…your comment is just nonsensical. How do you think that the Yankees losing 4-1 (not 5-1) has anything, anything at all to do with Bobby Murcer dying? And how does a 4-1 loss, against a pitcher who’s actually pretty damn good and has nasty stuff, make anybody on this team a “pampered primadonna”?

      If any part of your head thinks that there’s a single player in any level of this organization who heard about the death of Murcer (who was NOT one of their teammates, btw) after his battle with cancer and subsequently thought to themselves anything even vaguely along the lines of “You know what, who cares about Bobby Murcer, I’m making a fat salary, I’m going to go mail this performance in and I hope we lose today because I just don’t give a shit about anything but me”, you are so far detached from reality that I don’t know what to do with you. It’s a baseball game. They’re players, they want to win. They wanted to win on Saturday when Bobby Murcer was alive, and they wanted to win Sunday when he wasn’t. Since all of them are human beings, I’d wager that most of them probably did want to win a little more, to “win one for Murcer”, but they didn’t. Not because they weren’t trying, but because they’re human beings, who are fallible, playing a competitive contest where sheer will guarantees nothing and where failure is more common that success. It’s baseball… somedays, it’s just not your day, no matter how much you burn in your heart for it to be your day.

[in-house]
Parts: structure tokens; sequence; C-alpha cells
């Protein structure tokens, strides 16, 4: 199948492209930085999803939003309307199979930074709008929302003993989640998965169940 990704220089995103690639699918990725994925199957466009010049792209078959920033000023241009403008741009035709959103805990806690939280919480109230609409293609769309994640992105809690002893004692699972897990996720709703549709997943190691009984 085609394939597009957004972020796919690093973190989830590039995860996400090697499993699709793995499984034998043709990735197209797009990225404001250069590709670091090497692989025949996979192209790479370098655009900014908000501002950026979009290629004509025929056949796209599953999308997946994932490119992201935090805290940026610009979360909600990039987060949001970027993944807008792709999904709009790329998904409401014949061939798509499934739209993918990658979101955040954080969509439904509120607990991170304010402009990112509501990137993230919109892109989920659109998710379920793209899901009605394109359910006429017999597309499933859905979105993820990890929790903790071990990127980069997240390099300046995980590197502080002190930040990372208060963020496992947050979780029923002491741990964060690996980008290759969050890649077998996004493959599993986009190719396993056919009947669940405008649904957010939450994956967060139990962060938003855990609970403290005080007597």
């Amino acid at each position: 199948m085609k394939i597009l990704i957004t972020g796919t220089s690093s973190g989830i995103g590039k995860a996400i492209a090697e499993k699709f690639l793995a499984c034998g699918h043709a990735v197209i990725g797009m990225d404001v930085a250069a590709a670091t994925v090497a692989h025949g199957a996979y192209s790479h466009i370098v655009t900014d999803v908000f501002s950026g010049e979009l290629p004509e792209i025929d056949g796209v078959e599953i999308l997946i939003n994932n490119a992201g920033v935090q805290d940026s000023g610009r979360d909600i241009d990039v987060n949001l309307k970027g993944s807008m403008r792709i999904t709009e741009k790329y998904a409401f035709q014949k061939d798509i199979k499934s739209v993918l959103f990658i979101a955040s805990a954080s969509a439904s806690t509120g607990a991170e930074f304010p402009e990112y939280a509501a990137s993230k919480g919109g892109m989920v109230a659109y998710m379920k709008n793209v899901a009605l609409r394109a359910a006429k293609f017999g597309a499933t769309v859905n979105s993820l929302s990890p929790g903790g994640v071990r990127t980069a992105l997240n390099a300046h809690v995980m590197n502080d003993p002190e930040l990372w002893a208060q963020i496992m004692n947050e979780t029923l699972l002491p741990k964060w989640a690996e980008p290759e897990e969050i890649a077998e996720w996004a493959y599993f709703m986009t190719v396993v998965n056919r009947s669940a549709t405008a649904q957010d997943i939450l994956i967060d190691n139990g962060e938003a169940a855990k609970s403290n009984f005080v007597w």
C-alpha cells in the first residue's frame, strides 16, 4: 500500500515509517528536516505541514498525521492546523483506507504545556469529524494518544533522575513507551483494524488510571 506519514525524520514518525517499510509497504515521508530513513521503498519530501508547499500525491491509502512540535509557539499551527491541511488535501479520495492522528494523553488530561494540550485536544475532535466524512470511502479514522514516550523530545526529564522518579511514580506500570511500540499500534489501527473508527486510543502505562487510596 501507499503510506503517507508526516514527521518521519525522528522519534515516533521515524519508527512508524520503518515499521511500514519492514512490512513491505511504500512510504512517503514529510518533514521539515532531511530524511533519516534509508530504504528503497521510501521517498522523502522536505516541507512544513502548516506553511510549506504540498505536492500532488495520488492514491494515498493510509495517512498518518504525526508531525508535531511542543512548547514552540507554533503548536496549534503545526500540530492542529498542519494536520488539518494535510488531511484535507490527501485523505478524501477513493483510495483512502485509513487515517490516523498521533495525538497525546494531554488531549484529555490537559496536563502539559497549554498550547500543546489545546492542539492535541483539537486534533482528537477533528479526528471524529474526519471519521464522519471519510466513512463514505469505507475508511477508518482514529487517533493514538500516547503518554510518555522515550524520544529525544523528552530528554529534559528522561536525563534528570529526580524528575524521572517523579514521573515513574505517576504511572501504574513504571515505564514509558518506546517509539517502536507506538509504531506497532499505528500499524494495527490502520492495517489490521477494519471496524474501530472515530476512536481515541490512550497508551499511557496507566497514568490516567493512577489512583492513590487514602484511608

You don’t know any of these players or how hard they compete or how big their “heart” is. And you don’t know how what they’re feeling, how they’re coping, or how that translates into their play on the field. I’m so sick of people complaining about the Yankees not “trying” or not playing with “heart”, because it’s stupid, idle, baseless, unknowable, counterproductive speculation, but to try and tie those vague inanities into the death of a Yankee announcer (again, not even a teammate that these guys are practicing and playing and rooming with and going to the club with and interacting with like family, but an announcer who is 30 years their senior and who lives a completely different life than they do) and proclaim yourself offended that the Yankees lost to a guy in Burnett who probably would have struck out Bobby Murcer himself 4 times is just horrid.

      Drivel like this is ten times as offensive as any player actually not having “competitive guts”.

      You make me want to puke.

      • Jon

        Well done.

      • Charlie C

        I am honored to have gotten a response from a 25+ year old expert on all phases of the Yankees. You were not even born when the really great Yankees’ teams played so I can and will ignore your ignorance.

  • Setty

    Was everyone this upset last year when we were in worse shape at this time than we are now? I don’t see how or why this team would be sellers. With all that’s happened (injuries, ineffectiveness of Kennedy/Hughes, etc.), they’re still only 5.5 games back with 2.5 months to play. Once Damon gets back and hopefully Matsui, the offense could easily start rolling. If Cashman could grab one more innings eater type of starter at an affordable price, I see no reason why this team can’t make a similar run to the one last year

  • Charlie C

    These guys are too busy wondering if their hair looks OK and their uniform fits right to play the game the way it should be played. They get way too much media attention for their mediocre performance.

  • http://www.spartacus.schoolnet.co.uk/CRsmithT1.jpg tommiesmithjohncarlos

    Sorry to post this off topic, and to post a story from the New York Post (please don’t ban me), but Joel Sherman said that the Red Sox may be “gauging the catcher market” in hopes of upgrading Jason Varitek.

    If an All Star gets benched later in that same year because his team made a trade for Paul LoDuca or Brad Ausmus, shouldn’t he be banned from ever being referred to as a “good player” ever again?